Anchoring in this Bay, twentie or thirtie went a shore with the Captain, and in coming aboard, they were assalted with certaine Indians, which charged them within Pistoll shot: in which conflict, Captaine Archer and Mathew Morton were shot: whereupon, Captaine Newport seconding them, made a shot at them, which the Indians little respected, but having spent their arrowes retyred without harme, and in that place was the Box opened, wherin the Counsell for Virginia was nominated: and arriving at the place where wee are now seated, the Counsell was sworne, the President elected, which for that yeare was Maister Edm. Maria Wingfield, where was made choice for our scituation a verie fit place for the erecting of a great cittie, about which some contention passed betwixt Capatain Wingfield and Captaine Gosnold, notwithstanding all our provision was brought a shore, and with as much speede as might bee wee went about our fortification.
I tolde him being in fight with Spaniards our enemie, being overpowred, neare put to retreat, and by extreame weather put to this shore: where landing at Chesipiack, the people shot us, but Kequoughtan they kindly used us: we by signes demaunded fresh water, they described us up the River was all fresh water: at Paspahegh also they kindly used us: our Pinnsse being leake, we were inforced to stay to mend her, till Captaine Newport my father came to conduct us away.
Questions for Discussion
- What problems did John Smith and his crew face in exploring and settling in the New World?
- How does John Smith portray the Spanish?
- How does John Smith portray the indigenous people he encountered?
Differentiated Instruction 4: Samuel de Champlain
Image study: Deffaite des Yroquois au Lac de Champlain, 1613, published by Chez Iean Berjon, also available from the Library of Congress. This engraving depicts French explorer Samuel de Champlain’s encounter with the Iroquois at the site of modern-day Lake Champlain.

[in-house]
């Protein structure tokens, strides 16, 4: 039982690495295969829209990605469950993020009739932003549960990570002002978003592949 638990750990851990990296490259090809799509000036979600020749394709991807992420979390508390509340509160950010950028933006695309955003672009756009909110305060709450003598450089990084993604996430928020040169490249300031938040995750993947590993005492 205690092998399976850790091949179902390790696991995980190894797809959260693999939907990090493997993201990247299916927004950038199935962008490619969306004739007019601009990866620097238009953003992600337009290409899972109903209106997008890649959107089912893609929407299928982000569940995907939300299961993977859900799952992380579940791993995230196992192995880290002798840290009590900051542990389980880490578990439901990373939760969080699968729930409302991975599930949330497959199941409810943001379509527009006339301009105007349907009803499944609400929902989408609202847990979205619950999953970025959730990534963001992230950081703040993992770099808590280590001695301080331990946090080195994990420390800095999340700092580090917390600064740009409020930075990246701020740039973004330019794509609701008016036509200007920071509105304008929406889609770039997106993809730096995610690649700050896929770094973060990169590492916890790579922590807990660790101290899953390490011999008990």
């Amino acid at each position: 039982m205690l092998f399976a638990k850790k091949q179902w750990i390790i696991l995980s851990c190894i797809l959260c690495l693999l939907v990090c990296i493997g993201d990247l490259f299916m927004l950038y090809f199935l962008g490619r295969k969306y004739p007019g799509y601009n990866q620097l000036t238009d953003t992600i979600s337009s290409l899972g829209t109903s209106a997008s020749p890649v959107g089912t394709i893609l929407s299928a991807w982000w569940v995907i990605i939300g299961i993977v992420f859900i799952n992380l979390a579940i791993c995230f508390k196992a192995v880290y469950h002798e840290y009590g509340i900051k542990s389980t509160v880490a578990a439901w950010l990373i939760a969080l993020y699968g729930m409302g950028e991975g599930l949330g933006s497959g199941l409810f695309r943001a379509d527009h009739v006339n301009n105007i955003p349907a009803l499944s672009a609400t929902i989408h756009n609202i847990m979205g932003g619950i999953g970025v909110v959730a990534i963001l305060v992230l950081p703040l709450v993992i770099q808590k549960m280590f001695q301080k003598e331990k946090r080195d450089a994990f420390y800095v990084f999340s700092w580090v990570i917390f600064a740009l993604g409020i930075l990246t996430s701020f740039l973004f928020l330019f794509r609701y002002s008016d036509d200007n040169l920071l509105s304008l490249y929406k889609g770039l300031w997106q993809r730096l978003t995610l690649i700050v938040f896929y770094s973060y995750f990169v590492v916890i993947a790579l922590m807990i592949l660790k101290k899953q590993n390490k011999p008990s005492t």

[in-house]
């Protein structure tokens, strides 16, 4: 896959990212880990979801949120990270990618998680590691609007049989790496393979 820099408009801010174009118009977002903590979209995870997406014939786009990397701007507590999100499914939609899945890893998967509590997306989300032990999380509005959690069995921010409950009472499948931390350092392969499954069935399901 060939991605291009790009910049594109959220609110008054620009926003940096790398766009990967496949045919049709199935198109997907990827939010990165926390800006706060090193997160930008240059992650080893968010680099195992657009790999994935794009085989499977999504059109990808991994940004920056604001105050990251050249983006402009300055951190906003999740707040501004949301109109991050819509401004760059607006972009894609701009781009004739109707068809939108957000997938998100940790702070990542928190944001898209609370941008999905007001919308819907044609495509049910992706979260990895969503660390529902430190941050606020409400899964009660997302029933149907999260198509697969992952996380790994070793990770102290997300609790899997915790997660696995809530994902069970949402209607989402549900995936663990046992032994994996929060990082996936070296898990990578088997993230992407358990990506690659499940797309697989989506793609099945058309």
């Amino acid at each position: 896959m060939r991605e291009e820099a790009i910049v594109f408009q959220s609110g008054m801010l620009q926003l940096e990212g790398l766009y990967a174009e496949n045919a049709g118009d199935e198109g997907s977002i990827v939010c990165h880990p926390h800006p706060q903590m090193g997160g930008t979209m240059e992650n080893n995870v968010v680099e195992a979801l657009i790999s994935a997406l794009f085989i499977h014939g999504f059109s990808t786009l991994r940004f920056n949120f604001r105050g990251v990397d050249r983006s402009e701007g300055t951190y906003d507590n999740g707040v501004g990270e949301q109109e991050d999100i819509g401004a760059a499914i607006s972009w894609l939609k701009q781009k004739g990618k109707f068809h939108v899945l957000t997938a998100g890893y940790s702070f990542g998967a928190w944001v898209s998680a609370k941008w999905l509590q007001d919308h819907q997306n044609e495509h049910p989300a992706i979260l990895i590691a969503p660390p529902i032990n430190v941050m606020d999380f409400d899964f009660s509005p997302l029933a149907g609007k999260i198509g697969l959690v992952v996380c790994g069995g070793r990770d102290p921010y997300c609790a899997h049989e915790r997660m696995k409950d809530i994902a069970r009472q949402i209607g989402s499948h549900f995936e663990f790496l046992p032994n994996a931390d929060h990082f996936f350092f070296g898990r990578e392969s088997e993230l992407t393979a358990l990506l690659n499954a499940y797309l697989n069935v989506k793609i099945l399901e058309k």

Questions for Discussion
- How does this engraving depict the indigenous people?
- Who has the military advantage according to this image? Why?
Pair this engraving with the following primary source written by Samuel de Champlain in his Memoirs of Samuel de Champlain Books I and II:
Of all the most useful and excellent arts, that of navigation has always seemed to me to occupy the first place. For the more hazardous it is, and the more numerous the perils and losses by which it is attended, so much the more is it esteemed and exalted above all others, being wholly unsuited to the timid and irresolute. By this art we obtain knowledge of different countries, regions, and realms. By it we attract and bring to our own land all kinds of riches, by it the idolatry of paganism is overthrown and Christianity proclaimed throughout all the regions of the earth. This is the art which from my early age has won my love, and induced me to expose myself almost all my life to the impetuous waves of the ocean, and led me to explore the coasts of a part of America, especially of New France, where I have always desired to see the Lily flourish, and also the only religion, catholic, apostolic, and Roman. This I trust now to accomplish with the help of God, assisted by the favor of your Majesty, whom I most humbly entreat to continue to sustain us, in order that all may succeed to the honor of God, the welfare of France, and the splendor of your reign, for the grandeur and prosperity of which I will pray God to attend you always with a thousand blessings, and will remain,